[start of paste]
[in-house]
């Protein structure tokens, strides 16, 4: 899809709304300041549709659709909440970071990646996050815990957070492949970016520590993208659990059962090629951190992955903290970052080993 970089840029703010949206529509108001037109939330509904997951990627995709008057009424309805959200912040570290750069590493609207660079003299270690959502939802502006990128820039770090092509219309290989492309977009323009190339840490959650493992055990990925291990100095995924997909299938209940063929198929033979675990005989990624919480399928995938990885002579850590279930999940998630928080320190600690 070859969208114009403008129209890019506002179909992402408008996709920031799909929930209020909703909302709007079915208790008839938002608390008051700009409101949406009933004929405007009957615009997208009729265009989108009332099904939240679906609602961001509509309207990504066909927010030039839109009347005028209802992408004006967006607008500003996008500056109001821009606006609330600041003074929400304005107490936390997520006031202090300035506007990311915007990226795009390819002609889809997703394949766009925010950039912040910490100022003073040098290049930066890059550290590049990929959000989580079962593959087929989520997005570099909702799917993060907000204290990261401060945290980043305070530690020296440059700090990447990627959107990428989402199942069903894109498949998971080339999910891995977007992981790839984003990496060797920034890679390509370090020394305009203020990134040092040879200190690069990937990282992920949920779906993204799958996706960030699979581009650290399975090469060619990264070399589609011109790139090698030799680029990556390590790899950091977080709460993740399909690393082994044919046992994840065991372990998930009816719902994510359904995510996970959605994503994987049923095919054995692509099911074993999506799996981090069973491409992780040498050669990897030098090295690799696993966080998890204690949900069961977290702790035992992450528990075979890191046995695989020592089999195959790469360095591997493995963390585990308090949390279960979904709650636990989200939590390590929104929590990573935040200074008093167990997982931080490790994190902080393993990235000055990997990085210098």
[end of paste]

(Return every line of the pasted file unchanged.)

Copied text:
[in-house]
């Protein structure tokens, strides 16, 4: 899809709304300041549709659709909440970071990646996050815990957070492949970016520590993208659990059962090629951190992955903290970052080993 970089840029703010949206529509108001037109939330509904997951990627995709008057009424309805959200912040570290750069590493609207660079003299270690959502939802502006990128820039770090092509219309290989492309977009323009190339840490959650493992055990990925291990100095995924997909299938209940063929198929033979675990005989990624919480399928995938990885002579850590279930999940998630928080320190600690 070859969208114009403008129209890019506002179909992402408008996709920031799909929930209020909703909302709007079915208790008839938002608390008051700009409101949406009933004929405007009957615009997208009729265009989108009332099904939240679906609602961001509509309207990504066909927010030039839109009347005028209802992408004006967006607008500003996008500056109001821009606006609330600041003074929400304005107490936390997520006031202090300035506007990311915007990226795009390819002609889809997703394949766009925010950039912040910490100022003073040098290049930066890059550290590049990929959000989580079962593959087929989520997005570099909702799917993060907000204290990261401060945290980043305070530690020296440059700090990447990627959107990428989402199942069903894109498949998971080339999910891995977007992981790839984003990496060797920034890679390509370090020394305009203020990134040092040879200190690069990937990282992920949920779906993204799958996706960030699979581009650290399975090469060619990264070399589609011109790139090698030799680029990556390590790899950091977080709460993740399909690393082994044919046992994840065991372990998930009816719902994510359904995510996970959605994503994987049923095919054995692509099911074993999506799996981090069973491409992780040498050669990897030098090295690799696993966080998890204690949900069961977290702790035992992450528990075979890191046995695989020592089999195959790469360095591997493995963390585990308090949390279960979904709650636990989200939590390590929104929590990573935040200074008093167990997982931080490790994190902080393993990235000055990997990085210098």